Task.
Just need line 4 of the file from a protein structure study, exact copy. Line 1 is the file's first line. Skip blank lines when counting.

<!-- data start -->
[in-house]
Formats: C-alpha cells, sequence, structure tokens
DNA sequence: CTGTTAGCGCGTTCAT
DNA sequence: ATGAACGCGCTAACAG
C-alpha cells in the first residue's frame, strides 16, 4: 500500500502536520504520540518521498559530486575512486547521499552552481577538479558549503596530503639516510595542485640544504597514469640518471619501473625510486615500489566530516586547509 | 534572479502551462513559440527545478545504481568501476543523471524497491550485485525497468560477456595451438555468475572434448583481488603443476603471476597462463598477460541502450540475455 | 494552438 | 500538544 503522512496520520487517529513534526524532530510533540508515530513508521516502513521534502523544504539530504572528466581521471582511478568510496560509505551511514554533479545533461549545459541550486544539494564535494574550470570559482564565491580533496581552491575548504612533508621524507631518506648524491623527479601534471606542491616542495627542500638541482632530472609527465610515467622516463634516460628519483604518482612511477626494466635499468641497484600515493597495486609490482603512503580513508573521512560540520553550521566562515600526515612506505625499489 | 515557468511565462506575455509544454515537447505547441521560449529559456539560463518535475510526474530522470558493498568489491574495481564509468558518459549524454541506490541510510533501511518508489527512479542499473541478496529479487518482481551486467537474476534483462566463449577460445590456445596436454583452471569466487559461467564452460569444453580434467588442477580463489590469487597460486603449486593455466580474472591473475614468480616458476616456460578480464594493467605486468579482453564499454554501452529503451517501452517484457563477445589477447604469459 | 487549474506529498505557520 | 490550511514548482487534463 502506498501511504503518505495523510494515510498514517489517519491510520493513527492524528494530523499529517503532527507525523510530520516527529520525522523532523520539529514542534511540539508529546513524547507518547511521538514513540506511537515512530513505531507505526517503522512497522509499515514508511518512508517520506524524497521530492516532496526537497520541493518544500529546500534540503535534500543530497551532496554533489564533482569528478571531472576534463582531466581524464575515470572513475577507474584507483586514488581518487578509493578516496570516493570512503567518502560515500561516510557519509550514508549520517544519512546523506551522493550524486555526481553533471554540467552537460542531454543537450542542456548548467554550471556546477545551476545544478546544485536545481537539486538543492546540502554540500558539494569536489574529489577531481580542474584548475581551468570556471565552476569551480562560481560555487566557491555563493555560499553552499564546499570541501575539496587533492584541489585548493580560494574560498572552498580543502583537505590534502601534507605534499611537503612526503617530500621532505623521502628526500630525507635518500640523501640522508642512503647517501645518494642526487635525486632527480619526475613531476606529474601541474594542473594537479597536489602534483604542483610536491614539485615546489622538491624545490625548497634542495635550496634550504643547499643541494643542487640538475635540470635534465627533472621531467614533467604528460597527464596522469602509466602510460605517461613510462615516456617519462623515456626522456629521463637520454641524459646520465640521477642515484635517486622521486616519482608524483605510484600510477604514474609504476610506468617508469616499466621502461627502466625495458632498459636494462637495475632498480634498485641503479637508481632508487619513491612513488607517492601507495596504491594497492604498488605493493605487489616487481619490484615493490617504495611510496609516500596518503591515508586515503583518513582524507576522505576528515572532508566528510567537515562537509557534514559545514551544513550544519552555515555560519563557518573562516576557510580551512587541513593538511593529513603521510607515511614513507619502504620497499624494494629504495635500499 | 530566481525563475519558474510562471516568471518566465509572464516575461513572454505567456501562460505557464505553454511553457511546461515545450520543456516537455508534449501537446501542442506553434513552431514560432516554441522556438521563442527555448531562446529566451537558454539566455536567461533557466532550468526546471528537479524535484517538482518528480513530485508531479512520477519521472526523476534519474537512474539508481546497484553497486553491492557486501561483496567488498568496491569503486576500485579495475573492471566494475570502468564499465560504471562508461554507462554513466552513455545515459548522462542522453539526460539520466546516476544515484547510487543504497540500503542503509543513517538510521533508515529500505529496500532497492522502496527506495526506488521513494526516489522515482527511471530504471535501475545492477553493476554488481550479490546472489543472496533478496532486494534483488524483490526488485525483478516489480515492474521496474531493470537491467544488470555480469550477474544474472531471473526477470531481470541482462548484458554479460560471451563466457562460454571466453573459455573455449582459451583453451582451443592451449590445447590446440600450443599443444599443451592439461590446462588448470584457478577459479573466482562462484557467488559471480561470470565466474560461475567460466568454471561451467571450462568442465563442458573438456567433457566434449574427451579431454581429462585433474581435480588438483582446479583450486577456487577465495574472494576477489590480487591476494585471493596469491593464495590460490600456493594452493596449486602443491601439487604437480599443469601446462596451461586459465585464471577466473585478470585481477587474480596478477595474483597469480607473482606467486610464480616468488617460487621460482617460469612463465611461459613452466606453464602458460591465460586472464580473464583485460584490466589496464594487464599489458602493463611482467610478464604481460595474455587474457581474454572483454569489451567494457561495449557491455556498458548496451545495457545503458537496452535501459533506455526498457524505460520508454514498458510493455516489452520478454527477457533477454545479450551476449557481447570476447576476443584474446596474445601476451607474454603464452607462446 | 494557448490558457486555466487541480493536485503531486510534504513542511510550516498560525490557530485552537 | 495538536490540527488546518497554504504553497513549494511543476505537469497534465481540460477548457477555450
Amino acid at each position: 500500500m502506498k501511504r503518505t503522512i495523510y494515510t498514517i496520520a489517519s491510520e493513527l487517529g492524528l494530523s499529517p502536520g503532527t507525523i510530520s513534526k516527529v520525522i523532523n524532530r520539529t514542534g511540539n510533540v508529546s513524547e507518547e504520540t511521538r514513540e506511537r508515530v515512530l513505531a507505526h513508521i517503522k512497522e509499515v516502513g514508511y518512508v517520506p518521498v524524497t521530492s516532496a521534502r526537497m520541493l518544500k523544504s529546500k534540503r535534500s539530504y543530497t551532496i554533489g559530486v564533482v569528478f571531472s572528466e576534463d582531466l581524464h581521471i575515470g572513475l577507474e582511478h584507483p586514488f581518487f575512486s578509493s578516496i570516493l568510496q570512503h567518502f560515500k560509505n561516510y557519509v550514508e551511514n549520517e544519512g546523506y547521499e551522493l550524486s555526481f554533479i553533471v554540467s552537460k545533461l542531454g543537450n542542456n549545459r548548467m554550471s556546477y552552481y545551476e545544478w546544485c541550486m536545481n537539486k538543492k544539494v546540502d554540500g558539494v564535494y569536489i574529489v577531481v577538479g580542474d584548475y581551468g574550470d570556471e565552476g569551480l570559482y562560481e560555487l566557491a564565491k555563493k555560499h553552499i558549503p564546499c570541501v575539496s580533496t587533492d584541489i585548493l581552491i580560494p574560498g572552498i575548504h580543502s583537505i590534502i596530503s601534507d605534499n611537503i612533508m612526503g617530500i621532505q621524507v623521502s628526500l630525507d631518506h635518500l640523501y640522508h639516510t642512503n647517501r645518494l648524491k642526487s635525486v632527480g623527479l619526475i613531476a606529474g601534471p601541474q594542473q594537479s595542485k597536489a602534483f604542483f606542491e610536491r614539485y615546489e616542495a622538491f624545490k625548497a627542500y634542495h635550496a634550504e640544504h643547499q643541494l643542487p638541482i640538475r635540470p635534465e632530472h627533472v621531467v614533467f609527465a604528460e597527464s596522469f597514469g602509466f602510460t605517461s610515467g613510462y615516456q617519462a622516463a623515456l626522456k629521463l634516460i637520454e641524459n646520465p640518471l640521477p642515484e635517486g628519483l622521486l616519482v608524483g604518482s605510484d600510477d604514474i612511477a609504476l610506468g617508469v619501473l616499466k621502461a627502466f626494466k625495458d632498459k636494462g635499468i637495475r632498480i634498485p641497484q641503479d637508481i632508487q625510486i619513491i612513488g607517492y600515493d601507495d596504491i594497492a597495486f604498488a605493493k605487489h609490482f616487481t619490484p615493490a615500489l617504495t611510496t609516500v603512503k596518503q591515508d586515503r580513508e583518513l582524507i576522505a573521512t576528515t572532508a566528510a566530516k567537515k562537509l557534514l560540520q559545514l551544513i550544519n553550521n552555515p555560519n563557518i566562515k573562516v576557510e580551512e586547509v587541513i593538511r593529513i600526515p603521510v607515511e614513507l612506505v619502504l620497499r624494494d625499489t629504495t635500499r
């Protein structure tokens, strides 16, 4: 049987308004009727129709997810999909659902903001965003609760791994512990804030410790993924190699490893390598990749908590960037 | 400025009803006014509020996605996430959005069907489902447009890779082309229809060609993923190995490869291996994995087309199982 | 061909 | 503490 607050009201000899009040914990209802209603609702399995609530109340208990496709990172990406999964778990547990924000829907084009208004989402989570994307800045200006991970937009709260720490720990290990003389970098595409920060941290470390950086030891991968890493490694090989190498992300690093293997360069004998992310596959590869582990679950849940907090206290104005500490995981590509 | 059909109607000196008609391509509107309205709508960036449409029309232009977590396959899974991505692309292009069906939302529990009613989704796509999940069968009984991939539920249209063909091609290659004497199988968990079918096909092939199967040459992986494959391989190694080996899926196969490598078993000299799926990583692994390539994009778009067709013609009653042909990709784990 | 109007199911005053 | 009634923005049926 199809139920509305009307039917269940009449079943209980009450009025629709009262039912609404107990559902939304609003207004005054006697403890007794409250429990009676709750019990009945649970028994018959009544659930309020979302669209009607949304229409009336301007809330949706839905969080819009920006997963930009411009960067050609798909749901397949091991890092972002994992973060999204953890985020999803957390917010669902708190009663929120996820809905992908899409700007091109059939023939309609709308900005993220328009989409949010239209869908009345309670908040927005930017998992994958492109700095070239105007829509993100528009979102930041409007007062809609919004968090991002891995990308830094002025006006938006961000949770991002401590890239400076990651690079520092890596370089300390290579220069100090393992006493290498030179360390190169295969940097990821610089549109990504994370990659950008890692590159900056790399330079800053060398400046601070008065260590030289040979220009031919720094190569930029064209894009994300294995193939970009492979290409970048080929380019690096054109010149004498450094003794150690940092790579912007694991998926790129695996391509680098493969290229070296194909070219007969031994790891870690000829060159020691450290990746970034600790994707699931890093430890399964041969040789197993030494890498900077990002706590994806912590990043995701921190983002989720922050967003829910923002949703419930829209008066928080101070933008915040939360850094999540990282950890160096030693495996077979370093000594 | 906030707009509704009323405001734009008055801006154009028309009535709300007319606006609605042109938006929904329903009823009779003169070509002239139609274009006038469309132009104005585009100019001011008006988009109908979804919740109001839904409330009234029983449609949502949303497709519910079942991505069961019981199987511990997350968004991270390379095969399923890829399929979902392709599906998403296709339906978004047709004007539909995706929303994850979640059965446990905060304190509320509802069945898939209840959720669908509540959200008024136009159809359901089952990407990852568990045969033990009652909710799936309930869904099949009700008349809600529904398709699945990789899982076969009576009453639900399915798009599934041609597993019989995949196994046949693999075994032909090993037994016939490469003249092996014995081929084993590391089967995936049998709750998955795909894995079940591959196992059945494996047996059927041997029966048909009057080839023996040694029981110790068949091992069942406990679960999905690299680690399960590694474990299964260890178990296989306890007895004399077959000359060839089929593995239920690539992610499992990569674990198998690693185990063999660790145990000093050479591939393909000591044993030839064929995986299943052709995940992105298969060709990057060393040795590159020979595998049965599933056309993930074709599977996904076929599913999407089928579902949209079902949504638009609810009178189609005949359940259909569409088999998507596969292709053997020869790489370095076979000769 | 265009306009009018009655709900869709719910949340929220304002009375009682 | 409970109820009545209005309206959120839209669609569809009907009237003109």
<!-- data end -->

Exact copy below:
DNA sequence: ATGAACGCGCTAACAG